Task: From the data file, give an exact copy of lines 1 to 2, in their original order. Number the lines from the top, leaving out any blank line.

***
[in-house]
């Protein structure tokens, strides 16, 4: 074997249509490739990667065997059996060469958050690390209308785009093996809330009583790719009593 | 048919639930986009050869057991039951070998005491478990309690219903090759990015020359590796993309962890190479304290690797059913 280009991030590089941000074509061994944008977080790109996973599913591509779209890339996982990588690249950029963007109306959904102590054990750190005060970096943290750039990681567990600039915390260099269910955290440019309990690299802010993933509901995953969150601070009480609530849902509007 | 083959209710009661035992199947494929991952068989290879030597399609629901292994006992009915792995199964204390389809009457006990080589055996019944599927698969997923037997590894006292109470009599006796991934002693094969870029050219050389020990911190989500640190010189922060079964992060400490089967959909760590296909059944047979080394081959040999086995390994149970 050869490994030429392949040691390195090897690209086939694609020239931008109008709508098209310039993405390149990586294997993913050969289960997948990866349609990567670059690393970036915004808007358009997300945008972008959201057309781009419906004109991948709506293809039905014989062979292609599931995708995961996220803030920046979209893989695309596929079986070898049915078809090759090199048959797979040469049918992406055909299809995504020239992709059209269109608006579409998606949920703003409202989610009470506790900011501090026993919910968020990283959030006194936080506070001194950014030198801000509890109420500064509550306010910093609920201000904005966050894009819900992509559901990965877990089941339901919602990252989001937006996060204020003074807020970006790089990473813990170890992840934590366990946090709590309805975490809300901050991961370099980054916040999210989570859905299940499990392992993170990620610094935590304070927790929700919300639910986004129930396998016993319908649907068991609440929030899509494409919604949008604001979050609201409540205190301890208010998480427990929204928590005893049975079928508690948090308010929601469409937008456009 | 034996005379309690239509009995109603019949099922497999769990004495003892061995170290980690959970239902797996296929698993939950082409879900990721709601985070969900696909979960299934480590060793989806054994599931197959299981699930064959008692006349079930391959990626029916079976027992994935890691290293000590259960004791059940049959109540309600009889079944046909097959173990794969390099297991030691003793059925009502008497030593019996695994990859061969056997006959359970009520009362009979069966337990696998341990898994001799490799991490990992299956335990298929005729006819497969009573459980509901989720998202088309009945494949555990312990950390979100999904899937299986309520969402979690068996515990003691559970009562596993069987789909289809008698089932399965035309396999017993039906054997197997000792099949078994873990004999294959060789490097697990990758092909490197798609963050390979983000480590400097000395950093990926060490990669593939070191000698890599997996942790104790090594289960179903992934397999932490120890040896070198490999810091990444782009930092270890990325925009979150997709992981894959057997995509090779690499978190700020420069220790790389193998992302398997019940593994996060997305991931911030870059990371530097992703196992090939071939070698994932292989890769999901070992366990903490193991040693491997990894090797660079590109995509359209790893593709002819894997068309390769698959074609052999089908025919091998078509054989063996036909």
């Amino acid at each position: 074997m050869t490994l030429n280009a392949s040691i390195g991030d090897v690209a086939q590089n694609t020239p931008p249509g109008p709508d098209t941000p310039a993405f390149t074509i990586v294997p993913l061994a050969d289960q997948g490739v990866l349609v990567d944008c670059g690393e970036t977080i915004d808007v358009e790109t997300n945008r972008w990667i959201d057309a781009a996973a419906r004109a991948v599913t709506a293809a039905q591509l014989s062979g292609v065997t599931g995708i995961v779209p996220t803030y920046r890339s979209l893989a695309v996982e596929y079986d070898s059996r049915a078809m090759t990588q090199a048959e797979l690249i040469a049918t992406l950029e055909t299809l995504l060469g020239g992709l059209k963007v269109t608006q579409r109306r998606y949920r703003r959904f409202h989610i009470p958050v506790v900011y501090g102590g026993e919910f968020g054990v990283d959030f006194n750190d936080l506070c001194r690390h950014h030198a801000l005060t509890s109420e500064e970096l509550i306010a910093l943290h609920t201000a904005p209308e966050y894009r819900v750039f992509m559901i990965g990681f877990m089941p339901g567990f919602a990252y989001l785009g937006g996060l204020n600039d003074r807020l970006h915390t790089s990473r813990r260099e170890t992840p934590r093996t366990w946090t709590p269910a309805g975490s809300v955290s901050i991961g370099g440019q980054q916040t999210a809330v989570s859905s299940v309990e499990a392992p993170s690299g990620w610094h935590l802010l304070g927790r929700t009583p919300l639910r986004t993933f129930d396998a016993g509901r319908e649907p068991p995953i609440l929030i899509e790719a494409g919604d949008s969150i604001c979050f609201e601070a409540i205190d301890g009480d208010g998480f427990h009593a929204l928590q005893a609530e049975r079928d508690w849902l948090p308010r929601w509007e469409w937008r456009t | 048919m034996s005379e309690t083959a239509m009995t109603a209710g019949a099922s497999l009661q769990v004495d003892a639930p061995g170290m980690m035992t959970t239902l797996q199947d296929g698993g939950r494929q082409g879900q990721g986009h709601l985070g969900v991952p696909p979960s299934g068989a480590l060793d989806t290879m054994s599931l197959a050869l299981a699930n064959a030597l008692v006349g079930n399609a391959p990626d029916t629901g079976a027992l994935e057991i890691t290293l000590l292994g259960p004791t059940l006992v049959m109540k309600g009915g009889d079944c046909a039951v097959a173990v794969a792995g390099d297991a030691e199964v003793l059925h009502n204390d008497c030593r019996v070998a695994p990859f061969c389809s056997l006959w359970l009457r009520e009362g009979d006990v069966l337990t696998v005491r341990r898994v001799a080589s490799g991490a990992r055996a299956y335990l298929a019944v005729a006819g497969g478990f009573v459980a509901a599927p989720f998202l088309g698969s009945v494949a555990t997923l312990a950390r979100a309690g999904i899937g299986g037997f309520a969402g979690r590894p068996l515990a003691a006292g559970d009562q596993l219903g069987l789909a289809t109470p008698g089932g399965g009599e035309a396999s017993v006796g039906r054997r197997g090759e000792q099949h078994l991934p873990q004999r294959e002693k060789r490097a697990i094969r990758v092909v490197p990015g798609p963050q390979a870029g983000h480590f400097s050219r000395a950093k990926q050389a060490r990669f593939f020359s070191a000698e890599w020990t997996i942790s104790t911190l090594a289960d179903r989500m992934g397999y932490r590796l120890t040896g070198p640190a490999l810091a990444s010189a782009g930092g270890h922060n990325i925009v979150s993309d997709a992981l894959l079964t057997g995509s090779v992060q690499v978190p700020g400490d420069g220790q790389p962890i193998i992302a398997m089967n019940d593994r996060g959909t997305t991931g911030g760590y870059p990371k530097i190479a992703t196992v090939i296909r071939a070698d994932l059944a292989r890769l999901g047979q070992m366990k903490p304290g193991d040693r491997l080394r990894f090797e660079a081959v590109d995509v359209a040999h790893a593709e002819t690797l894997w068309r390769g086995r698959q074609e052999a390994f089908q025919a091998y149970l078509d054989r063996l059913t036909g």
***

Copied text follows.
[in-house]
């Protein structure tokens, strides 16, 4: 074997249509490739990667065997059996060469958050690390209308785009093996809330009583790719009593 | 048919639930986009050869057991039951070998005491478990309690219903090759990015020359590796993309962890190479304290690797059913 280009991030590089941000074509061994944008977080790109996973599913591509779209890339996982990588690249950029963007109306959904102590054990750190005060970096943290750039990681567990600039915390260099269910955290440019309990690299802010993933509901995953969150601070009480609530849902509007 | 083959209710009661035992199947494929991952068989290879030597399609629901292994006992009915792995199964204390389809009457006990080589055996019944599927698969997923037997590894006292109470009599006796991934002693094969870029050219050389020990911190989500640190010189922060079964992060400490089967959909760590296909059944047979080394081959040999086995390994149970 050869490994030429392949040691390195090897690209086939694609020239931008109008709508098209310039993405390149990586294997993913050969289960997948990866349609990567670059690393970036915004808007358009997300945008972008959201057309781009419906004109991948709506293809039905014989062979292609599931995708995961996220803030920046979209893989695309596929079986070898049915078809090759090199048959797979040469049918992406055909299809995504020239992709059209269109608006579409998606949920703003409202989610009470506790900011501090026993919910968020990283959030006194936080506070001194950014030198801000509890109420500064509550306010910093609920201000904005966050894009819900992509559901990965877990089941339901919602990252989001937006996060204020003074807020970006790089990473813990170890992840934590366990946090709590309805975490809300901050991961370099980054916040999210989570859905299940499990392992993170990620610094935590304070927790929700919300639910986004129930396998016993319908649907068991609440929030899509494409919604949008604001979050609201409540205190301890208010998480427990929204928590005893049975079928508690948090308010929601469409937008456009 | 034996005379309690239509009995109603019949099922497999769990004495003892061995170290980690959970239902797996296929698993939950082409879900990721709601985070969900696909979960299934480590060793989806054994599931197959299981699930064959008692006349079930391959990626029916079976027992994935890691290293000590259960004791059940049959109540309600009889079944046909097959173990794969390099297991030691003793059925009502008497030593019996695994990859061969056997006959359970009520009362009979069966337990696998341990898994001799490799991490990992299956335990298929005729006819497969009573459980509901989720998202088309009945494949555990312990950390979100999904899937299986309520969402979690068996515990003691559970009562596993069987789909289809008698089932399965035309396999017993039906054997197997000792099949078994873990004999294959060789490097697990990758092909490197798609963050390979983000480590400097000395950093990926060490990669593939070191000698890599997996942790104790090594289960179903992934397999932490120890040896070198490999810091990444782009930092270890990325925009979150997709992981894959057997995509090779690499978190700020420069220790790389193998992302398997019940593994996060997305991931911030870059990371530097992703196992090939071939070698994932292989890769999901070992366990903490193991040693491997990894090797660079590109995509359209790893593709002819894997068309390769698959074609052999089908025919091998078509054989063996036909």